I wouldn’t say social media, in particular, has helped my confidence. We’re all aware of how easy it is to portray ourselves a certain way that perhaps isn’t who we actually are and I’m not naive or new to that. It’s cliché to say but it’s truly stupid to think you have someone figured out based on what you see on social media. My confidence ultimately comes down to self-awareness, knowing my qualities, talents, strengths and weaknesses.
303: Who inspires your look and what are your must-have pieces that embody the “badass” in your wardrobe.
EO: I got a few people that inspire me for sure. I will say though, they’re not people that are actually in the fashion, they’re more so in the music industry. Unlike people in fashion whose style is continuously evolving, I think musicians tend to find their identity in fashion and stick to it and that’s one thing I relate to. The greats, Bob Dylan’s simple sharp style, Jim Morrison and his leather pants and of course David Bowie’s overall look. Male or female I take inspiration from both. I remember watching Lykke Li perform for the first time. I watched her come out on stage in an all-black outfit, wet hair slicked back. She looked so strong and somewhat intimidating in a black biker jacket while singing such beautiful, melancholic songs. Thinking to myself I want to look like her. I want to evoke that sense of mystery and power.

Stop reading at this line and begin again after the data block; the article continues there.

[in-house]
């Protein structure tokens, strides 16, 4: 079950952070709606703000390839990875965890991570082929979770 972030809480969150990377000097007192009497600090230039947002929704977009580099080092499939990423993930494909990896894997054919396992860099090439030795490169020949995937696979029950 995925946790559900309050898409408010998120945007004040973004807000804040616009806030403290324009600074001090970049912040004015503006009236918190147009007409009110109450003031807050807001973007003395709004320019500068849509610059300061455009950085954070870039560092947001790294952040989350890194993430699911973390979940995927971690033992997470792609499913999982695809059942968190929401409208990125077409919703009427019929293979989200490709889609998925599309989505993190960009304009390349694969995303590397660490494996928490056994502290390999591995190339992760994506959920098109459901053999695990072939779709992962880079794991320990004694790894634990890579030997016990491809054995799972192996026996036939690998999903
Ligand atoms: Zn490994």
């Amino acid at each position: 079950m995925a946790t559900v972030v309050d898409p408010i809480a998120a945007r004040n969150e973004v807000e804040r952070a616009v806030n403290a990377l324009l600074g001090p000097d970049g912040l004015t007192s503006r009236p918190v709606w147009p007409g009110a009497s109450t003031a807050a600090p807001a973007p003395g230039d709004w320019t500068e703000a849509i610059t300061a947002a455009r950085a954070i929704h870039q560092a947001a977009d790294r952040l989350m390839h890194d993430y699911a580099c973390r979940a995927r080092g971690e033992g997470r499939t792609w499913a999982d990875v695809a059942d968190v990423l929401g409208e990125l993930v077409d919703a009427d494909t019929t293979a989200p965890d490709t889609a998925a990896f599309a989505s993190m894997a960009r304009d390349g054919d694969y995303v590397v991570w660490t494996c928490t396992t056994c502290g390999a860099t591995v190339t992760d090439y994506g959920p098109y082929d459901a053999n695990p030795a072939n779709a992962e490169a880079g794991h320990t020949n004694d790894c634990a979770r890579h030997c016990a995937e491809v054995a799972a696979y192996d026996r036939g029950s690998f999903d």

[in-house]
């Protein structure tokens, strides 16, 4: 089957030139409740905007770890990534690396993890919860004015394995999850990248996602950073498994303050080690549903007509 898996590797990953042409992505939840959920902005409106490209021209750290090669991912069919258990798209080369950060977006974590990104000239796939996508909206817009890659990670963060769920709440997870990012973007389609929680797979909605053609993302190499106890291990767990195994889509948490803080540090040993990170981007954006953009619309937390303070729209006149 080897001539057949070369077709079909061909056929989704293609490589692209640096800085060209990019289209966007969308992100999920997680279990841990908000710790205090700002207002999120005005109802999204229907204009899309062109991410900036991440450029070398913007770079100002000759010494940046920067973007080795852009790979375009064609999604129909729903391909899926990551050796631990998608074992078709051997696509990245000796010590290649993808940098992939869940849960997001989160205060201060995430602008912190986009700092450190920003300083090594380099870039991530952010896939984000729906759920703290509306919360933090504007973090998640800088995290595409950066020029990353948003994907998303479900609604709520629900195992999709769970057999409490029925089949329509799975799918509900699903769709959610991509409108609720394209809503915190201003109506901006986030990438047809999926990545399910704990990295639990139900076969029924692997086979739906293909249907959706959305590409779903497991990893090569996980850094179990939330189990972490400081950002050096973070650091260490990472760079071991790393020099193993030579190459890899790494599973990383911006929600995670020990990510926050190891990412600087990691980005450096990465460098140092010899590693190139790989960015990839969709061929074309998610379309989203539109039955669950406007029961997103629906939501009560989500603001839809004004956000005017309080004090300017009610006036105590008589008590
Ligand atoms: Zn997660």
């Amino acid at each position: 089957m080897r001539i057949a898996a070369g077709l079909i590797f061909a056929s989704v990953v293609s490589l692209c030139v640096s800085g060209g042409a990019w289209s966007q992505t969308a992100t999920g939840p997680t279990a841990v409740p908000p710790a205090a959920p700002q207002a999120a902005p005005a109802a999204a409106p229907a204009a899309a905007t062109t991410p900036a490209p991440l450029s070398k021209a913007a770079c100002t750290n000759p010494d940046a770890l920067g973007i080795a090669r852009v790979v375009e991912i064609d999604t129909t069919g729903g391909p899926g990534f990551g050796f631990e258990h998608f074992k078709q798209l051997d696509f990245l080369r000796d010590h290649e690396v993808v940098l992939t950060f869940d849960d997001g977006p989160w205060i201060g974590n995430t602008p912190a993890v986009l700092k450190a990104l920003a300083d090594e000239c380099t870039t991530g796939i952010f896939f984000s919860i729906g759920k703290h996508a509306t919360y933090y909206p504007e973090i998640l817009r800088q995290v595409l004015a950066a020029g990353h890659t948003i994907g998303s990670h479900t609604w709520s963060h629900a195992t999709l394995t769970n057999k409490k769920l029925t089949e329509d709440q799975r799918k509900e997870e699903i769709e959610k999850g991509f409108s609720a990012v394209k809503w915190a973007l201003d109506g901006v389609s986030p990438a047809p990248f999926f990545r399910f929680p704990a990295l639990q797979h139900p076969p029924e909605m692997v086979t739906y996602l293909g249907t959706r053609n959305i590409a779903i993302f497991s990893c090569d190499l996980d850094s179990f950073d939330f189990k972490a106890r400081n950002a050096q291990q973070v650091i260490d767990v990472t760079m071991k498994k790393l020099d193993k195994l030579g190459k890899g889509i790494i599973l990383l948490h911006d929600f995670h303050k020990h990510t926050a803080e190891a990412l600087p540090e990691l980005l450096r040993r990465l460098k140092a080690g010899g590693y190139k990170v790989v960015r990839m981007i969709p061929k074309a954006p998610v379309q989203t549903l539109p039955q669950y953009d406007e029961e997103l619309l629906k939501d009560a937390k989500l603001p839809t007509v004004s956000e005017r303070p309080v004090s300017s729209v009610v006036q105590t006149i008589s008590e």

As far as designers go, Tom Notte and Bart Vandebosh from Les Hommes take it for me. Their collections are always the epitome of badass yet so sharp and elegant.
303: Your style is always on the point, but you have another sense of expression — art. How did you get into it and what is your medium of choice?
EO: I’ve always been creative since I was little. Obviously, my forms of expression have evolved to the way I dress and carry myself but it all definitely came from art which I’m still very passionate about more than anything. I started to explore charcoal a while ago and it sort of became my main focus when I took advanced art classes. I fell in love with how dark, yet soft, it was. Even the way it moved and blended into bristol paper, it became my favorite. I use micron pens for smaller intricate details and blend it with charcoal. It creates a nice depth in contrast between the two and the figures become more 3D.
303: Your art is sharp and invokes feminine energy. What influences your work?